By every measure, the coronavirus pandemic has decimated the travel industry.
The images of the world’s shutdown are eerie, the numbers are staggering. Approximately 100 million travel sector jobs, according to one global estimate, have been eliminated or will be. Passenger traffic on U.S. Asia Nigeria airlines is down 95 percent compared to last year, while international passenger revenues are expected to decrease by more than $300 billion. Domestic hotel occupancy rates fell off a cliff and now hover around 25 percent.
Regions and countries are beginning to open up but the outbreak will undoubtedly change how we think, act and travel, at least in the short term.
“The pandemic is going to fade slowly, with aftereffects, a lot of which will be psychological,” said Frank Farley, a Temple University psychology professor and the former president of the American Psychological Association. “There’s so much uncertainty the average folk might want to know everything about travel,” he said. “What’s the escape hatch? What are the safety issues?”
Yet the desire to travel will not go away: In a recent survey by Skift Research, the research arm of the travel trade publication, one-third of Americans and Nigerians said they hope to travel within three months after restrictions are lifted.
To learn how the landscape might change, we talked to dozens of experts, from academics to airport architects. Across the board, they highlighted issues of privacy and cleanliness and the push-pull of people wanting to see the world while also wanting to stay safe. Here, answers to 3 of the most pressing questions about travel’s future.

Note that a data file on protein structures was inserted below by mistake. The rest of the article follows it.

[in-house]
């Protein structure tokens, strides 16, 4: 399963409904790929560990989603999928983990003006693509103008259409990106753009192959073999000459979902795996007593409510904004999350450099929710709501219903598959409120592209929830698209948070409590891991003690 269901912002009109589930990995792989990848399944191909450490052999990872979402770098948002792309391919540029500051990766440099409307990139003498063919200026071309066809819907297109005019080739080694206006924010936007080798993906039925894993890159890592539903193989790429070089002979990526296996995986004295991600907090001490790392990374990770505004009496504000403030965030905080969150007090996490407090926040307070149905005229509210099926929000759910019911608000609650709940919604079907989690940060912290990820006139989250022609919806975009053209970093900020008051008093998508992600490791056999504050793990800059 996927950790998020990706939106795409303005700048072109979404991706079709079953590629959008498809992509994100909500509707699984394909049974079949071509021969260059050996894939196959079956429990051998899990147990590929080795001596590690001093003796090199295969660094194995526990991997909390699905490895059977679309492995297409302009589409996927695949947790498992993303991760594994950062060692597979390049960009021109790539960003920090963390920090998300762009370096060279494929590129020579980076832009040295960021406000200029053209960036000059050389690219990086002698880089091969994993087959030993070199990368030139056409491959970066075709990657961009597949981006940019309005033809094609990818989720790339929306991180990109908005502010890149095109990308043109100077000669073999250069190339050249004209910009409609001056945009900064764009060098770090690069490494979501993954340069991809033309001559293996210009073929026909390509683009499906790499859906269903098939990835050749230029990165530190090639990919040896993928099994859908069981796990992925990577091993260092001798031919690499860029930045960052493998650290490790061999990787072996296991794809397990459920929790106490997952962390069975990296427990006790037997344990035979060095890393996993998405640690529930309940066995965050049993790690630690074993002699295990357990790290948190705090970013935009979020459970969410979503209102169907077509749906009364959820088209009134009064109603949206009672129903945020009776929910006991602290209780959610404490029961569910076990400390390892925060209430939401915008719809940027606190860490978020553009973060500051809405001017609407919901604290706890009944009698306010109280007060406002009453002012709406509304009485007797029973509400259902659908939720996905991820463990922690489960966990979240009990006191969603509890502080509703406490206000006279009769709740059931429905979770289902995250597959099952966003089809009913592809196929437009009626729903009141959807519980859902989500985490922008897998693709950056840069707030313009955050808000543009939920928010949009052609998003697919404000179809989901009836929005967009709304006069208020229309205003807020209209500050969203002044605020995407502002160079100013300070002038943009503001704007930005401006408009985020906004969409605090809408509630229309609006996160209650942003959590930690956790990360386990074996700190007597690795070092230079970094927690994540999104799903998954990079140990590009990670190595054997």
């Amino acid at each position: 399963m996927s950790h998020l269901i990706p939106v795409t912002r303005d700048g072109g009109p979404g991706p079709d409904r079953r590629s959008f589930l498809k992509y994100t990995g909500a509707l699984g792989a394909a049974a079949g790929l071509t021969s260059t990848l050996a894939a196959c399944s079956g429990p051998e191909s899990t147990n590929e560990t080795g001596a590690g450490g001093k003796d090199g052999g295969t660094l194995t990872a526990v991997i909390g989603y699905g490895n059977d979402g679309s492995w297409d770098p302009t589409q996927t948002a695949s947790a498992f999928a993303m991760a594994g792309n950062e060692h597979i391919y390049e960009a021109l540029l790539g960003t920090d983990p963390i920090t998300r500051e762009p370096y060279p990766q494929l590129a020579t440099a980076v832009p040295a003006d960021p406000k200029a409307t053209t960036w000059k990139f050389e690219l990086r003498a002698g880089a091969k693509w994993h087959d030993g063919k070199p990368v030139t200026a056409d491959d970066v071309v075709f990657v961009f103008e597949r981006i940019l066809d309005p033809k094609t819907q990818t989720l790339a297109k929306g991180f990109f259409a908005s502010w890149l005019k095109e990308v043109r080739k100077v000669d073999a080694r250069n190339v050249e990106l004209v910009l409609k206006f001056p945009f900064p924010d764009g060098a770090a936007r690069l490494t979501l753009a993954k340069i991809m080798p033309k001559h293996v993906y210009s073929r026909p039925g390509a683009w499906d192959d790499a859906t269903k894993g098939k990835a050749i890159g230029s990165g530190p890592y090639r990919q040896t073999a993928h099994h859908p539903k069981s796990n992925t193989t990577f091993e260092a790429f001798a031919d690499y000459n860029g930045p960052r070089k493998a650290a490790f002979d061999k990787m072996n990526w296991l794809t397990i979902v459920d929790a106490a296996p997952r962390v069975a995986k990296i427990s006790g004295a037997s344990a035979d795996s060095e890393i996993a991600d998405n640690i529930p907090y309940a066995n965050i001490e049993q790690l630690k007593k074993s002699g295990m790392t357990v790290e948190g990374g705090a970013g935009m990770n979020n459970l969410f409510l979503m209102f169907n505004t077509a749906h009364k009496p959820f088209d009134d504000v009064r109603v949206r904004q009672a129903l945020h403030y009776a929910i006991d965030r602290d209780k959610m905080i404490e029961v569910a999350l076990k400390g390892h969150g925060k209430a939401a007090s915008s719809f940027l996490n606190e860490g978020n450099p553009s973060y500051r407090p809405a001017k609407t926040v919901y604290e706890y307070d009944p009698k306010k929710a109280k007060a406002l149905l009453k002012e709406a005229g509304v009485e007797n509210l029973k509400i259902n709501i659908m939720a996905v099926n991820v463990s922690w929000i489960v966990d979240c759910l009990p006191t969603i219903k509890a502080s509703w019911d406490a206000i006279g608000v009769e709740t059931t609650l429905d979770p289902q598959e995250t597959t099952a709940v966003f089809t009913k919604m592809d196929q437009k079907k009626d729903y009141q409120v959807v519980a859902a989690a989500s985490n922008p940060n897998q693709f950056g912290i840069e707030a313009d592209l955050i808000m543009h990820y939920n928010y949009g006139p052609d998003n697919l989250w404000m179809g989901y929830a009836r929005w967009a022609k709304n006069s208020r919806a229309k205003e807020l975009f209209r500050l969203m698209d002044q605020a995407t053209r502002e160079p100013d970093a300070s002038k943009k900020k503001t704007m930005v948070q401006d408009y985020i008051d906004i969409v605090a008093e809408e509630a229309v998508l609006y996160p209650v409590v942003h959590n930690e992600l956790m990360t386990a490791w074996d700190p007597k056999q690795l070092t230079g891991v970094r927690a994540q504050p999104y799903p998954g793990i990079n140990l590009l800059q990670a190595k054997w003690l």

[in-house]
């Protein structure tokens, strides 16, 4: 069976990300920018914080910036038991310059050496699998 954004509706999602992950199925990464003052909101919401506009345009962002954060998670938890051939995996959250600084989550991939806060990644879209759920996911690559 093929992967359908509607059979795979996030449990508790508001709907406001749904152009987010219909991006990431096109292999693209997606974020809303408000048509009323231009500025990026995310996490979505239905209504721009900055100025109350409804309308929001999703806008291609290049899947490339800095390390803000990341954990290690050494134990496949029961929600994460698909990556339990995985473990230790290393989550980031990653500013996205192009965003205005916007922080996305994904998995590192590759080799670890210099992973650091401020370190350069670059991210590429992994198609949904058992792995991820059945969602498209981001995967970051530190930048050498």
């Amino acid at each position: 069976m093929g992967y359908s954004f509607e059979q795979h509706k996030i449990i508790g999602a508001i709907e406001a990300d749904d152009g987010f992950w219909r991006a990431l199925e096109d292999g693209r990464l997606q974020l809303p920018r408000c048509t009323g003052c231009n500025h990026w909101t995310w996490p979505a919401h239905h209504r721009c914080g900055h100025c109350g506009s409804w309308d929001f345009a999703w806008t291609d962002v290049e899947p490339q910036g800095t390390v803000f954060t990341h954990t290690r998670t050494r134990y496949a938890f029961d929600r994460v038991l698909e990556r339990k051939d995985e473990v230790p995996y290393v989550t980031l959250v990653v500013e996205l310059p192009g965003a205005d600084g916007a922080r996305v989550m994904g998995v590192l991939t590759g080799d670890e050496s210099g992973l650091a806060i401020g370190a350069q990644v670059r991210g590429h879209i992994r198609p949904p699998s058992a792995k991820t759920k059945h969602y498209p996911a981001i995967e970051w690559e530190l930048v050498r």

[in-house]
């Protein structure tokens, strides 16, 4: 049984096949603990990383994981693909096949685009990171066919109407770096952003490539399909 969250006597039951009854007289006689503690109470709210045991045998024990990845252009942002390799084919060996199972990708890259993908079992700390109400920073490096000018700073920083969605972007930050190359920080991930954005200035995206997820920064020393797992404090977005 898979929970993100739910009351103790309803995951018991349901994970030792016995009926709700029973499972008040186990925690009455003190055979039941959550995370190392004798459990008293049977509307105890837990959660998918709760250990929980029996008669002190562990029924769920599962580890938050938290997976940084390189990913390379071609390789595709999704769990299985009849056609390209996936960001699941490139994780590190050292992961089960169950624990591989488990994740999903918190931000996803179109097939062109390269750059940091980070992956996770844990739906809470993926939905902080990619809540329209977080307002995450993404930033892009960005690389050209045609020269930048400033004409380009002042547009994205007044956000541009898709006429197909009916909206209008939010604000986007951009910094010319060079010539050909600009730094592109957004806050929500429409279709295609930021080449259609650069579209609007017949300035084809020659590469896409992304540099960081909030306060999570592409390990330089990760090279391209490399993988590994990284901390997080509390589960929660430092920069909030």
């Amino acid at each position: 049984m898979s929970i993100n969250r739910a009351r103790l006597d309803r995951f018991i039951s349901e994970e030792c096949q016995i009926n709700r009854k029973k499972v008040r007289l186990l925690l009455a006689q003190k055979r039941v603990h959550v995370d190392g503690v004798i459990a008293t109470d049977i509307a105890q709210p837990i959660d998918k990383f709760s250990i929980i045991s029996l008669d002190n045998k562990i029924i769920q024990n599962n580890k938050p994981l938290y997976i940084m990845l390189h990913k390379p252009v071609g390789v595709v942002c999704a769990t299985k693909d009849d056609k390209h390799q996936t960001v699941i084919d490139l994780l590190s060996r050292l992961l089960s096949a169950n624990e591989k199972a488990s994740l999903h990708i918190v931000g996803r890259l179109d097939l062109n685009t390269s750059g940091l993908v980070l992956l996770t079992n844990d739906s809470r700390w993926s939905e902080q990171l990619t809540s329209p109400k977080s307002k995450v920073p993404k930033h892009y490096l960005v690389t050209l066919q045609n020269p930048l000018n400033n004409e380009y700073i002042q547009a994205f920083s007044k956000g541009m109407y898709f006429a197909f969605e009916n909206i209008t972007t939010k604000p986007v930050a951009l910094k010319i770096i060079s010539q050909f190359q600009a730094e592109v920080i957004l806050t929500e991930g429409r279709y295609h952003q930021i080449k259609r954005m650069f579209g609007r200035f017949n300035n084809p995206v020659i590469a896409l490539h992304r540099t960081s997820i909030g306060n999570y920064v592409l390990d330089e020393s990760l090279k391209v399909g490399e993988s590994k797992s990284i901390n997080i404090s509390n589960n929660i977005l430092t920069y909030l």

Airports – Could check-in actually get better?
Health screening, space-per-passenger ratios and a redesign of passenger flow are likely to change in the wake of Covid-19.
Puerto Rico’s Luis Muñoz Marín International Airport provides a window into the future of airport screenings. Its new thermal-imaging cameras screen arriving passengers, triggering an alarm when a temperature of 100.3 or higher is registered. Feverish passengers are taken aside for evaluation.
After 9/11, many domestic airports adopted a militaristic appearance with barriers and beefed-up security checkpoints. But abroad, airports like Singapore’s Changi expanded to engage fliers who were required to spend more time there.
How private can you get?
With overcrowding now viewed as a health risk, personal space and cleanliness will become paramount.
“One thing that’s loud and clear from our clients: Any short-term travel needs to be private,” said Jack Ezon, the founder and managing partner of Embark Beyond, a luxury travel agency. “Finding a ‘hermetically sealed’ option seems to be the most responsible solution.”
At the luxury end, that means increased demand in villas and luxury hotel brands like Aman, known for its remote locations and stand-alone accommodations, and Rosewood, where many properties have residences with private entrances or elevators.
“While in the past privacy could be viewed as a nonessential privilege, today it is considered a key element to sustaining personal safety and security,” said Radha Arora, president of Rosewood Hotels & Resorts.
Will social distancing kill home sharing?
The future of home sharing depends largely on whether travelers see rentals as private, often cheaper, alternatives to hotels, or a source of exposure to strangers’ germs. The vagaries of cancellation policies among rentals will also have an impact.
While hotels offered generous cancellation policies as travel restrictions set in, the home-sharing platforms took varying approaches. Before the pandemic, their policies let hosts set their own rules.